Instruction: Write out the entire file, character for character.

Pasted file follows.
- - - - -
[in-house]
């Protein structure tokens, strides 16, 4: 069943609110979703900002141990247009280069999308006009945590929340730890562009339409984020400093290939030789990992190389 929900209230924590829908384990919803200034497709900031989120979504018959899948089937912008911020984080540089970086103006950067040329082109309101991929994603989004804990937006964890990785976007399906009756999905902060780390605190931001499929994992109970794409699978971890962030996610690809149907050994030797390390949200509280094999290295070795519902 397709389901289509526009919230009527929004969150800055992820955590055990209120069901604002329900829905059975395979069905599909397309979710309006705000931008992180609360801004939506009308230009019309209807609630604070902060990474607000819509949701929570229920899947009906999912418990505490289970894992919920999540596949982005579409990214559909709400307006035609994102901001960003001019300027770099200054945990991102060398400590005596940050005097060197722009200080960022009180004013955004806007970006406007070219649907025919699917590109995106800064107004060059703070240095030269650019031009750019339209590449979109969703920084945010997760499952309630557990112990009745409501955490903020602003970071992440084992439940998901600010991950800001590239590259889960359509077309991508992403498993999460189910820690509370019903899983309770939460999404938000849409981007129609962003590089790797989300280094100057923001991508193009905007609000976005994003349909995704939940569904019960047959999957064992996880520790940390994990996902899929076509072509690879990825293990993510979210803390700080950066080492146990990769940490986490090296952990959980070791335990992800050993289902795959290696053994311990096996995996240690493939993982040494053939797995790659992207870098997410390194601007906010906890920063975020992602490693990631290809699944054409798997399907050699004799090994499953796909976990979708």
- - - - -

[in-house]
């Protein structure tokens, strides 16, 4: 069943609110979703900002141990247009280069999308006009945590929340730890562009339409984020400093290939030789990992190389 929900209230924590829908384990919803200034497709900031989120979504018959899948089937912008911020984080540089970086103006950067040329082109309101991929994603989004804990937006964890990785976007399906009756999905902060780390605190931001499929994992109970794409699978971890962030996610690809149907050994030797390390949200509280094999290295070795519902 397709389901289509526009919230009527929004969150800055992820955590055990209120069901604002329900829905059975395979069905599909397309979710309006705000931008992180609360801004939506009308230009019309209807609630604070902060990474607000819509949701929570229920899947009906999912418990505490289970894992919920999540596949982005579409990214559909709400307006035609994102901001960003001019300027770099200054945990991102060398400590005596940050005097060197722009200080960022009180004013955004806007970006406007070219649907025919699917590109995106800064107004060059703070240095030269650019031009750019339209590449979109969703920084945010997760499952309630557990112990009745409501955490903020602003970071992440084992439940998901600010991950800001590239590259889960359509077309991508992403498993999460189910820690509370019903899983309770939460999404938000849409981007129609962003590089790797989300280094100057923001991508193009905007609000976005994003349909995704939940569904019960047959999957064992996880520790940390994990996902899929076509072509690879990825293990993510979210803390700080950066080492146990990769940490986490090296952990959980070791335990992800050993289902795959290696053994311990096996995996240690493939993982040494053939797995790659992207870098997410390194601007906010906890920063975020992602490693990631290809699944054409798997399907050699004799090994499953796909976990979708």